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Ferranti: the Company

Ferranti were a long established family business (started 1882) involved in large transformers, domestic appliances, etc. After the 1939-45 war, Sir Vincent de Ferranti encouraged the company to get into new technologies which led to the collaboration with Manchester University in the area of digital computers.

By 1951, the Manchester University-Ferranti team had produced the Mark 1, the first commercial computer. Over the period 1951 to 1959, Ferranti had about 25% of the UK computer market at the top end of systems delivered. A breakdown of systems originating from the Ferranti West Gorton plant over the period is:

Model Dates Number
Mark 1 1951-52 2
Mark 1* 1953-57 7
Pegasus I 1956-61 26
Pegasus II 1959-62 12
Mercury 1957-61 19
Perseus 1959 2
Sirius 1960-63 16
Orion 1963-65 10
Atlas I 1963-64 3
Atlas II 1964-65 3
Total 1951-65 100

The main competitors were Elliott Brothers (32%), Leo (16%) and English Electric (15%). Elliott's smaller machines such as the 401 had sold in quite large numbers.

Lord Halsbury, head of NRDC, had set up an advisory panel on electronic computers in 1949 but had got little support from some of the more obvious companies, Power-Samas, British Tabulating Machines and GEC. NRDC helped fund the Mark 1* which was produced by Ferranti with little support from the University as they were already working on a new machine, the Mark II or MEG which eventually became Mercury.

Ferranti Mercury 1024 40-bit words 512 40-bit data 1024 20-bit instructions Load Integer: 180 microseconds Integer Multiply: 300 microseconds Fixed Point Divide: milliseconds!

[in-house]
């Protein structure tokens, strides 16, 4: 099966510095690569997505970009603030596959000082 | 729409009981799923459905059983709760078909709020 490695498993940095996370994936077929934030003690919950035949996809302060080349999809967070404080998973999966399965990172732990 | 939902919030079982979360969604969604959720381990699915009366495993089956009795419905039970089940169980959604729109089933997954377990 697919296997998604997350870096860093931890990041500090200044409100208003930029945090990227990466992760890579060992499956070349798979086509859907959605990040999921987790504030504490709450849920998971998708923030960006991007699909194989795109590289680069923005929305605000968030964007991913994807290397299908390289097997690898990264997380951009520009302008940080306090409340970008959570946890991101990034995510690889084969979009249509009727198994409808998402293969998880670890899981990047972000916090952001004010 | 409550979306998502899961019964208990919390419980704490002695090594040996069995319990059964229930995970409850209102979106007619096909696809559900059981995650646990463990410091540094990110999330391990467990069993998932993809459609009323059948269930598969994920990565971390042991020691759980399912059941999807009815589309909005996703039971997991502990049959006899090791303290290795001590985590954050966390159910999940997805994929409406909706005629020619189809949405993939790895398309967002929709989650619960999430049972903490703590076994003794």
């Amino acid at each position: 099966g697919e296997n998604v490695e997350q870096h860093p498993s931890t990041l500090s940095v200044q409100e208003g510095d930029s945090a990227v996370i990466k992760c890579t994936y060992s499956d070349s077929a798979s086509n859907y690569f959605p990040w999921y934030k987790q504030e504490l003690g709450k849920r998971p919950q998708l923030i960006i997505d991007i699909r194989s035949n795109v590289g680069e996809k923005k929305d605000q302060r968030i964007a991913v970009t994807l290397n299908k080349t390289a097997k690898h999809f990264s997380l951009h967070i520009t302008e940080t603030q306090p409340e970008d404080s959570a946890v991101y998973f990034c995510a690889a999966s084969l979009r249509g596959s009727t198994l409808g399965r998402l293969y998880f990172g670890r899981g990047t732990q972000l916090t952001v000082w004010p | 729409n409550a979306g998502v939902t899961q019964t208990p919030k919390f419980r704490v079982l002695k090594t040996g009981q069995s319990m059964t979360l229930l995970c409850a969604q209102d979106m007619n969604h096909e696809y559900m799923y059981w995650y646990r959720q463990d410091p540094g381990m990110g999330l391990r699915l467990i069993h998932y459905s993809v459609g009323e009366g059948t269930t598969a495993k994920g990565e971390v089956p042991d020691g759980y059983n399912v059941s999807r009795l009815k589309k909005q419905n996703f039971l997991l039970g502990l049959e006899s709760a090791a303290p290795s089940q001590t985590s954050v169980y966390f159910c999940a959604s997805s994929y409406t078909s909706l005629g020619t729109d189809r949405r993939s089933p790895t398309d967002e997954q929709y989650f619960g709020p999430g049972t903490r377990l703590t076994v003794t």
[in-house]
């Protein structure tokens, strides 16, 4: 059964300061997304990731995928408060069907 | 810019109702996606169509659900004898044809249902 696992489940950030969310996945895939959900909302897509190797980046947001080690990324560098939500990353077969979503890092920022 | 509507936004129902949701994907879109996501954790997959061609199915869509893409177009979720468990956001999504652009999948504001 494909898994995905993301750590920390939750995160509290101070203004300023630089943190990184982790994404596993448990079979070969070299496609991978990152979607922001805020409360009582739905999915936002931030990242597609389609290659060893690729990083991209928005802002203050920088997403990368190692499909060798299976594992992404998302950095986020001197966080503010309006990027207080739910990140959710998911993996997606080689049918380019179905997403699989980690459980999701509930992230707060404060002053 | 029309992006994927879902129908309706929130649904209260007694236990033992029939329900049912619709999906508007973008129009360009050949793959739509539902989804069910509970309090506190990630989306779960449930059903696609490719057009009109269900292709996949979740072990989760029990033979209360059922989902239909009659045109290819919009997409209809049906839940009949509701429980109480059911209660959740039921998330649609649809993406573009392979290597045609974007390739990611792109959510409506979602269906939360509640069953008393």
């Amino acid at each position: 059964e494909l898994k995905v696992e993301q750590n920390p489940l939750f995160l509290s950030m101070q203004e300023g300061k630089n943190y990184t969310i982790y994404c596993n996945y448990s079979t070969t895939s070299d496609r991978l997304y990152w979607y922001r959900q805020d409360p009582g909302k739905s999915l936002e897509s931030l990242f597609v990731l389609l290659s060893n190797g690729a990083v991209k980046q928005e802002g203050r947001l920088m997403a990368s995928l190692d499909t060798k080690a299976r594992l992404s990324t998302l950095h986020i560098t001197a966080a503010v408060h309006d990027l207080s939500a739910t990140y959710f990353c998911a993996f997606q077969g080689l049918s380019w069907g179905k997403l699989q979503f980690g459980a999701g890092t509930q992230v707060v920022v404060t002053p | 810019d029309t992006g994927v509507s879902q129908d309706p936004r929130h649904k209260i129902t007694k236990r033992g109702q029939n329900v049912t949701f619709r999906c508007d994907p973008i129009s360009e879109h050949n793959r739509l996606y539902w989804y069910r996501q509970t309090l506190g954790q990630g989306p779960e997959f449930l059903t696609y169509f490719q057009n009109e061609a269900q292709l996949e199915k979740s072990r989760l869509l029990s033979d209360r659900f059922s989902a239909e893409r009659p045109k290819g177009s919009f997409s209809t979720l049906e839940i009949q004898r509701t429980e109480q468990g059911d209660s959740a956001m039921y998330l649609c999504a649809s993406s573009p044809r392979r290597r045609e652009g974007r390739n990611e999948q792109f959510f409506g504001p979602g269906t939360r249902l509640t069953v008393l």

Mercury

By 1960 about 240 computers had been installed in the UK with the largest being the IBM systems of the Atomic Energy Authority.

ATLAS STRETCH 7090 Rest UK Atlas Computer Laboratory AWRE Aldermaston AERE Risley ATLAS STRETCH Word Length 48 64 Cycle (microsecs) 2.00 2.18 Memory 48K 64K Virtual Yes No Index Registers 127 16 Look Ahead Levels 1 4 Disc 98Kwords 2Mwords Tape Decks 16 Ampex 16 7-Track

Atlas

By 1953, Manchester University had started looking at transistor technology for a third generation system, initially called MUSE, to rival the fast computer, Stretch, being developed by IBM. This eventually became the Atlas computer keeping with the naming tradition of Ferranti machines. In December 1962 when the Manchester University Atlas was completed, it could claim to be the most powerful and flexible computer in the world with only Stretch being in competition for that title. Only two Atlas I systems were sold: the Chilton/NIRNS machine and one to London University

By 1963, Ferranti had developed the Atlas II in collaboration with Cambridge University. The machine at Cambridge was called Titan. A second system was installed along side the Stretch at Aldermaston.

In 1963, Ferranti sold its mainframe computer business to ICT for £1.5M in cash and 1.9 million ordinary shares which gave Ferranti a 10.6% stake in ICT.

Further reading: